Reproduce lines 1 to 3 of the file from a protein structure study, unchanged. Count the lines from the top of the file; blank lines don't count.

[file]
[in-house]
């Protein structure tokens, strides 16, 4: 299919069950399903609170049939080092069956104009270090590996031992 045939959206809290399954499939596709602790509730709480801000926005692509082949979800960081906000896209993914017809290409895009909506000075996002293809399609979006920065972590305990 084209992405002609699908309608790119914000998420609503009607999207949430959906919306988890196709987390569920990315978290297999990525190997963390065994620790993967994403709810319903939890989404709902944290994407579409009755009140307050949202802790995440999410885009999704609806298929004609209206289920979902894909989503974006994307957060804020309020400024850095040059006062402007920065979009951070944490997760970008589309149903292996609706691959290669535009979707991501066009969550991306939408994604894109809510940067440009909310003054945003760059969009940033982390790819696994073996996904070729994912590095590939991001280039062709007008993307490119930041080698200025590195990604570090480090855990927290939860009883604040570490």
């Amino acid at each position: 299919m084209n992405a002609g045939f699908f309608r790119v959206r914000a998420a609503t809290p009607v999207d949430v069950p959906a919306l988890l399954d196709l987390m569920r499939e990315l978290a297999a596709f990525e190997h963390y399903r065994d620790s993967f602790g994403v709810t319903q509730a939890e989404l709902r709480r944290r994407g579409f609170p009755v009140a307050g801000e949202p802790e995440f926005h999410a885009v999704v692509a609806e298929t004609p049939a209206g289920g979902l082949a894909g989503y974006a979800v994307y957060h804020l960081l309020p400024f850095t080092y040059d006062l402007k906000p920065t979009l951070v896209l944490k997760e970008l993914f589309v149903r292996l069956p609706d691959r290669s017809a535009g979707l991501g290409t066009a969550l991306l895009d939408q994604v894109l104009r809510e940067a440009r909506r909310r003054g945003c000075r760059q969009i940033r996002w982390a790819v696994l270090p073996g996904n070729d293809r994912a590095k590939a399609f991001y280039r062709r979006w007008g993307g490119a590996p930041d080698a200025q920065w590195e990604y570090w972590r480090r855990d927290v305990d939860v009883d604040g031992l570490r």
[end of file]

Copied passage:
[in-house]
């Protein structure tokens, strides 16, 4: 299919069950399903609170049939080092069956104009270090590996031992 045939959206809290399954499939596709602790509730709480801000926005692509082949979800960081906000896209993914017809290409895009909506000075996002293809399609979006920065972590305990 084209992405002609699908309608790119914000998420609503009607999207949430959906919306988890196709987390569920990315978290297999990525190997963390065994620790993967994403709810319903939890989404709902944290994407579409009755009140307050949202802790995440999410885009999704609806298929004609209206289920979902894909989503974006994307957060804020309020400024850095040059006062402007920065979009951070944490997760970008589309149903292996609706691959290669535009979707991501066009969550991306939408994604894109809510940067440009909310003054945003760059969009940033982390790819696994073996996904070729994912590095590939991001280039062709007008993307490119930041080698200025590195990604570090480090855990927290939860009883604040570490």
């Amino acid at each position: 299919m084209n992405a002609g045939f699908f309608r790119v959206r914000a998420a609503t809290p009607v999207d949430v069950p959906a919306l988890l399954d196709l987390m569920r499939e990315l978290a297999a596709f990525e190997h963390y399903r065994d620790s993967f602790g994403v709810t319903q509730a939890e989404l709902r709480r944290r994407g579409f609170p009755v009140a307050g801000e949202p802790e995440f926005h999410a885009v999704v692509a609806e298929t004609p049939a209206g289920g979902l082949a894909g989503y974006a979800v994307y957060h804020l960081l309020p400024f850095t080092y040059d006062l402007k906000p920065t979009l951070v896209l944490k997760e970008l993914f589309v149903r292996l069956p609706d691959r290669s017809a535009g979707l991501g290409t066009a969550l991306l895009d939408q994604v894109l104009r809510e940067a440009r909506r909310r003054g945003c000075r760059q969009i940033r996002w982390a790819v696994l270090p073996g996904n070729d293809r994912a590095k590939a399609f991001y280039r062709r979006w007008g993307g490119a590996p930041d080698a200025q920065w590195e990604y570090w972590r480090r855990d927290v305990d939860v009883d604040g031992l570490r």